Positivity Effect
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Positivity Effect

In psychology and cognitive science, the positivity effect is the ability to constructively analyze a situation where the desired results are not achieved; but still obtain positive feedback that assists our future progression. When a person is considering people they like (including themselves), the person tends to make situational attributions about their negative behaviors and dispositional attributions about their positive behaviors. The reverse may be true for people that the person dislikes. This may well be because of the dissonance between liking a person and seeing them behave negatively. Example: If a friend hits someone, one would tell them the other guy deserved it or that he had to defend himself.

In attribution

The positivity effect pertains to the tendency of people, when evaluating the causes of the behaviors of a person they like or prefer, to attribute the person's inherent disposition as the cause of their positive behaviors and the situations surrounding them as the cause of their negative behaviors. The positivity effect is the inverse of the negativity effect, which is found when people evaluate the causes of the behaviors of a person they dislike. Both effects are attributional biases.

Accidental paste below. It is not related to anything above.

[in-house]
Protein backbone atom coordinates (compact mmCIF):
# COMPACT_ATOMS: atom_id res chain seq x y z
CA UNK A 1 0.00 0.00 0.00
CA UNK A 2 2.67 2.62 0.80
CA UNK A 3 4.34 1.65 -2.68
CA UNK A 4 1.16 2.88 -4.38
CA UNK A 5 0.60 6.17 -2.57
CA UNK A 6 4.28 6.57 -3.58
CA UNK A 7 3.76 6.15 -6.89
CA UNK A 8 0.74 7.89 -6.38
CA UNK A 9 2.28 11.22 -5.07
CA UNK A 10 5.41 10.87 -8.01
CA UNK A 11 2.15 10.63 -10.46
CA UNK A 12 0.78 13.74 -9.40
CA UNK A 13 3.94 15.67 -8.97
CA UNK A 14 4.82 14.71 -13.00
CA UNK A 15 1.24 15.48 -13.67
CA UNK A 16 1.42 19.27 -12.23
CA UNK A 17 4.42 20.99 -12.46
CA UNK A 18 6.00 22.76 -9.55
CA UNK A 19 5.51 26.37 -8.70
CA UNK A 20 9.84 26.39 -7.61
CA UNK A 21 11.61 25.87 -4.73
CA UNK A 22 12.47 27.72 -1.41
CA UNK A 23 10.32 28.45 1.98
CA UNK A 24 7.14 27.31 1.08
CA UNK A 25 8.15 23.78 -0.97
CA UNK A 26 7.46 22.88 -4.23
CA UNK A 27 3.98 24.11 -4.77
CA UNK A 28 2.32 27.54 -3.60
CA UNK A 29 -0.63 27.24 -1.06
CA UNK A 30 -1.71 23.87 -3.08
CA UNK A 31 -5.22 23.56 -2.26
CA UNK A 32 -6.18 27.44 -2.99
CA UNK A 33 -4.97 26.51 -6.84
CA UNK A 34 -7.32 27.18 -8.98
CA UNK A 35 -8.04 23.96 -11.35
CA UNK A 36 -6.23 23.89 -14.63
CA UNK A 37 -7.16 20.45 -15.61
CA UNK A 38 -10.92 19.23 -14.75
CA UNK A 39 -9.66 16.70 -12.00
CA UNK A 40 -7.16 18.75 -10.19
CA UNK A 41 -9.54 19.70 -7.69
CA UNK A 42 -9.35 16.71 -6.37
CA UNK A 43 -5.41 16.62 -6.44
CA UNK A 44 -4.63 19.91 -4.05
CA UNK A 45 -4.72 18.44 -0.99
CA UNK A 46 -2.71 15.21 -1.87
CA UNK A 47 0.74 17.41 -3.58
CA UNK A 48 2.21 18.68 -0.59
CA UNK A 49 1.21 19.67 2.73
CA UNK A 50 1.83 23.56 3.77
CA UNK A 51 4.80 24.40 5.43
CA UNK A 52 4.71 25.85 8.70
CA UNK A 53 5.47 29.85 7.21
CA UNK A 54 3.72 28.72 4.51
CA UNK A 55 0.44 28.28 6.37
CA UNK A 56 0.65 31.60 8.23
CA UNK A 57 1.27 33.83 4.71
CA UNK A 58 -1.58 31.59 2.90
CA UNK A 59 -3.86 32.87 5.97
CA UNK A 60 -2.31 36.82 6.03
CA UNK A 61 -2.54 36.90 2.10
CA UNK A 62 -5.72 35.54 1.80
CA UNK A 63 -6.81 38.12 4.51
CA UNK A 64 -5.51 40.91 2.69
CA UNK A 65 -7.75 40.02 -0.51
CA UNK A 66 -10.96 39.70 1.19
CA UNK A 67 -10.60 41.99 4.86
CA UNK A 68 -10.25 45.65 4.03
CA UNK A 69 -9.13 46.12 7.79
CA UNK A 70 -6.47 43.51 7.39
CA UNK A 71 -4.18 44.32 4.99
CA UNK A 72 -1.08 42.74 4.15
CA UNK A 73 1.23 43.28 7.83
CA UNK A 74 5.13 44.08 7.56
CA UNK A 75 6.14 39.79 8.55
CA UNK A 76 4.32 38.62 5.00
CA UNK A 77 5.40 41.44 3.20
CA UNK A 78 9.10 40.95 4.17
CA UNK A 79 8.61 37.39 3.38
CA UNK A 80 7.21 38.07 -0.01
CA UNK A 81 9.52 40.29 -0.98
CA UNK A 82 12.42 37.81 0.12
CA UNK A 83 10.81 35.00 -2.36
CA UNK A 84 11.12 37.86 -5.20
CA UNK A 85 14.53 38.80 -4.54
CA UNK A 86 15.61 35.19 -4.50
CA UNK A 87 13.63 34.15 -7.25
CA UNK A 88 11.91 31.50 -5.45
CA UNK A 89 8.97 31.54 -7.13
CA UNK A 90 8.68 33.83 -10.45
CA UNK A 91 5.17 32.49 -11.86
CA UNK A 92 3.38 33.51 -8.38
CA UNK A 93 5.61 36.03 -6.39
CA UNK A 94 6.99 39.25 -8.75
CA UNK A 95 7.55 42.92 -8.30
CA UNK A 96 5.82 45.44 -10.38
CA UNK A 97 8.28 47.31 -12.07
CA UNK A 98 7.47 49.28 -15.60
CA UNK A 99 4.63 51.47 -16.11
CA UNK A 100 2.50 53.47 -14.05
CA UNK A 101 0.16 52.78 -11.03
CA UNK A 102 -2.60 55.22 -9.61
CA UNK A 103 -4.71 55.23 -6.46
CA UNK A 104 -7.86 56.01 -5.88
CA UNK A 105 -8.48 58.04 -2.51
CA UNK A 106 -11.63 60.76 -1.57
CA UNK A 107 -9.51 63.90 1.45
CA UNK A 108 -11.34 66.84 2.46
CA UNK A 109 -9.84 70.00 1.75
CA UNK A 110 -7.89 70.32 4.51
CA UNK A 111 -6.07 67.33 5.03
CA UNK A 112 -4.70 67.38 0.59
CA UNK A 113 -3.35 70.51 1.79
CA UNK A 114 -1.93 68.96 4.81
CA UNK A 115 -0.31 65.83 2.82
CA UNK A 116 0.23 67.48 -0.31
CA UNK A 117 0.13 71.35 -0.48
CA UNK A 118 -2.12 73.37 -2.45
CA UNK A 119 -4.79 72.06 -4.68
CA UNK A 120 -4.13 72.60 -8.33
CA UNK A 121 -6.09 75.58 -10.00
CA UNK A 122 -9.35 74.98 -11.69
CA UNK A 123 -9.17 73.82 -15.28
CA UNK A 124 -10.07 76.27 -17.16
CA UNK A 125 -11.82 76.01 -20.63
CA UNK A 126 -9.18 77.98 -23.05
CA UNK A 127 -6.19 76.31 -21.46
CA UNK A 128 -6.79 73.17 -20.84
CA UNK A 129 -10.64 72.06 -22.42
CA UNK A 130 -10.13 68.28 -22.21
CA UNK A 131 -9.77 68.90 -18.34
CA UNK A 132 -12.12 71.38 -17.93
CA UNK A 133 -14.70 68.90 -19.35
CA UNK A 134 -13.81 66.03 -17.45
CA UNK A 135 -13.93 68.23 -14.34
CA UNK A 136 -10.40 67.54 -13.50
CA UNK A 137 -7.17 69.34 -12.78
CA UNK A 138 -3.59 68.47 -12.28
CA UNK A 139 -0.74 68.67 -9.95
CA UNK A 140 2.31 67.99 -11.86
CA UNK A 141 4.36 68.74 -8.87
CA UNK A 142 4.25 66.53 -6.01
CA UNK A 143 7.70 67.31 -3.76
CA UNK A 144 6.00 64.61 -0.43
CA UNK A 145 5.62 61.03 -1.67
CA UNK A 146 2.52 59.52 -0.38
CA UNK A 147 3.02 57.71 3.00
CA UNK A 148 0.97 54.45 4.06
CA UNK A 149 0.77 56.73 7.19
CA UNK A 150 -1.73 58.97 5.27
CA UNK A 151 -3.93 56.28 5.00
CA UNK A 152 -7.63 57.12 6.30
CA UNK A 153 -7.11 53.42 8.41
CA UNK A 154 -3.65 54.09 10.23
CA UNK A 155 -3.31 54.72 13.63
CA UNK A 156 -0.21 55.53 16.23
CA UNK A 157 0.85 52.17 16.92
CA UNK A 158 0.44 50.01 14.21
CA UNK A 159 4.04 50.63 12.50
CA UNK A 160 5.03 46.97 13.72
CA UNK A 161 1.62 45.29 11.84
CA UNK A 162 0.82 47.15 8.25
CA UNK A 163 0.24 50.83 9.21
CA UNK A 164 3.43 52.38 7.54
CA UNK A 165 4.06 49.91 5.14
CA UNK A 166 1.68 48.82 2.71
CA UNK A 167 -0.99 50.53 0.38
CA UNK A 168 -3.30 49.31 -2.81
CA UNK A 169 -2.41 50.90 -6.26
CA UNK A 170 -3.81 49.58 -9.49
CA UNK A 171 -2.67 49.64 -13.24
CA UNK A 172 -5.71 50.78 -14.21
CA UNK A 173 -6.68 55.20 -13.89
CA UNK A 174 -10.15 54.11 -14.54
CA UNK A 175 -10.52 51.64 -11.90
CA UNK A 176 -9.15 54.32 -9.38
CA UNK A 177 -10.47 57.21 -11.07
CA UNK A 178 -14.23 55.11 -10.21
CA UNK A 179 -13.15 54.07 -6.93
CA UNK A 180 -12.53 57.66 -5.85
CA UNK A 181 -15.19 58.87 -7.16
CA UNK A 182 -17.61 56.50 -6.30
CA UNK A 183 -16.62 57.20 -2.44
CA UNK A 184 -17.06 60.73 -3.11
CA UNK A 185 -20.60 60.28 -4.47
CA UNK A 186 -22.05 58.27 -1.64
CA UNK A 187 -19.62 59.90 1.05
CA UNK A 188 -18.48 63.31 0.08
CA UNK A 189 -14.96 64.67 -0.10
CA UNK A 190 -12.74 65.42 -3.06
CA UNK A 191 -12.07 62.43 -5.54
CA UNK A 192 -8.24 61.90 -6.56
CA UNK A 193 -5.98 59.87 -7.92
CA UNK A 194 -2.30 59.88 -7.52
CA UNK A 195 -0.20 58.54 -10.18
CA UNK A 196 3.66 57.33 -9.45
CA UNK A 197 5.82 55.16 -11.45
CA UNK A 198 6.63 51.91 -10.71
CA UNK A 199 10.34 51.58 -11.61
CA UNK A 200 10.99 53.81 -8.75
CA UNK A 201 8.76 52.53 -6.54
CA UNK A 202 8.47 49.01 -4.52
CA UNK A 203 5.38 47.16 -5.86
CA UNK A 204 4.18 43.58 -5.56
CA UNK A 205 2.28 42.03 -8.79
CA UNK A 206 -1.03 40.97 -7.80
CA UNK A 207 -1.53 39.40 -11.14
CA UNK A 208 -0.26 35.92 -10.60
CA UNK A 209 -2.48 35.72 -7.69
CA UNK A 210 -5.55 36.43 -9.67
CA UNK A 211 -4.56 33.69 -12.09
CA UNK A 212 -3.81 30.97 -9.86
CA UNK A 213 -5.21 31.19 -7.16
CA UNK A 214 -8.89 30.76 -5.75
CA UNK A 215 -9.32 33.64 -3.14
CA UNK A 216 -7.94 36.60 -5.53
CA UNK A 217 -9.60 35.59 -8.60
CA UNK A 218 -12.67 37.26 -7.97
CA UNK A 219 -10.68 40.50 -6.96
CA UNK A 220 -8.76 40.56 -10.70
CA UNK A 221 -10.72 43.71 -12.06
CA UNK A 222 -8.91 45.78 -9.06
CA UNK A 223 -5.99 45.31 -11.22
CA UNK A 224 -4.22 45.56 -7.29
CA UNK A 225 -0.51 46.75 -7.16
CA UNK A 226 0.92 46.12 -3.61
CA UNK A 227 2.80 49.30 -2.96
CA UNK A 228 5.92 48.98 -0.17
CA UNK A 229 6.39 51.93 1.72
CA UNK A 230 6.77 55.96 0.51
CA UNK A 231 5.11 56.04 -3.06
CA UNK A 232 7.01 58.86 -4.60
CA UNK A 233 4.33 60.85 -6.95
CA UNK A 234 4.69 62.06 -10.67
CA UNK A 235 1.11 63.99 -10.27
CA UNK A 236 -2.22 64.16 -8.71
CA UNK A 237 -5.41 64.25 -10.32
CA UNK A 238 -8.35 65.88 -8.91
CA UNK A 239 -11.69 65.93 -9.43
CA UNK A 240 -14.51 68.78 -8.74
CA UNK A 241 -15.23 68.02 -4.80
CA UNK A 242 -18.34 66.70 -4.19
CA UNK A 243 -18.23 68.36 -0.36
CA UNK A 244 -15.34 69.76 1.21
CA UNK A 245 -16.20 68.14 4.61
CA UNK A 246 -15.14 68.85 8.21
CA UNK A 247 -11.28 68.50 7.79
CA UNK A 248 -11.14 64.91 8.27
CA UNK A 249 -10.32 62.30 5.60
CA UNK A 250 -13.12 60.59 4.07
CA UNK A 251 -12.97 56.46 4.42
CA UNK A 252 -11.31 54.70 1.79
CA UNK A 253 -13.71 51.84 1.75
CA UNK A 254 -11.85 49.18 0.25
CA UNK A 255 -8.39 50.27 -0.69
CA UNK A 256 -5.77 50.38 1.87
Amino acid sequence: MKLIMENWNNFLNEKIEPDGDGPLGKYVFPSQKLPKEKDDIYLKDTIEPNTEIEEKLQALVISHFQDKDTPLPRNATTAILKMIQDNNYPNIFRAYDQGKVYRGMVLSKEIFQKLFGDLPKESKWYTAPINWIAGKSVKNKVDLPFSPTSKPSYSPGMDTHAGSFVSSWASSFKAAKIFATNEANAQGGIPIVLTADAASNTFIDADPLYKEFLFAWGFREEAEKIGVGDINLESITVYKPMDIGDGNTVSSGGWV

In perception

On online social networks like Twitter, users prefer to share positive news, and are emotionally affected by positive news more than twice than by negative news.[1][2]

See also


  1. ^ Ferrara, Emilio; Yang, Zeyao (2015). "Measuring Emotional Contagion in Social Media". PLoS ONE. 10 (1): e0142390. doi:10.1371/journal.pone.0142390. PMC 4636231 Freely accessible. PMID 26544688. 
  2. ^ Ferrara, Emilio; Yang, Zeyao (2015). "Quantifying the effect of sentiment on information diffusion in social media". Peer J Computer Science. 1: e26. doi:10.7717/peerj-cs.26. 


Dictionaries and encyclopedias


  • Taylor, S.E.; Koivumaki, J.H. (1976). "The perception of self and others: Acquaintanceship, affect and actor-observer differences". Journal of Personality and Social Psychology. 33 (4): 403-408. doi:10.1037/0022-3514.33.4.403. 
  • Winquist, Lynn A.; Mohr, Cynthia D.; Kenny, David A. (1998). "The Female Positivity Effect in the Perception of Others". Journal of Research in Personality. 32 (3): 370-388. doi:10.1006/jrpe.1998.2221. 
  • Mezulis, A. H.; Abramson, L. Y.; Hyde, J. S.; Hankin, B. L. (2004). "Is there a universal positivity bias in attributions? A meta-analytic review of individual, developmental, and cultural differences in the self-serving attributional bias". Psychological Bulletin. 130 (5): 711-747. doi:10.1037/0033-2909.130.5.711. PMID 15367078. 

  This article uses material from the Wikipedia page available here. It is released under the Creative Commons Attribution-Share-Alike License 3.0.



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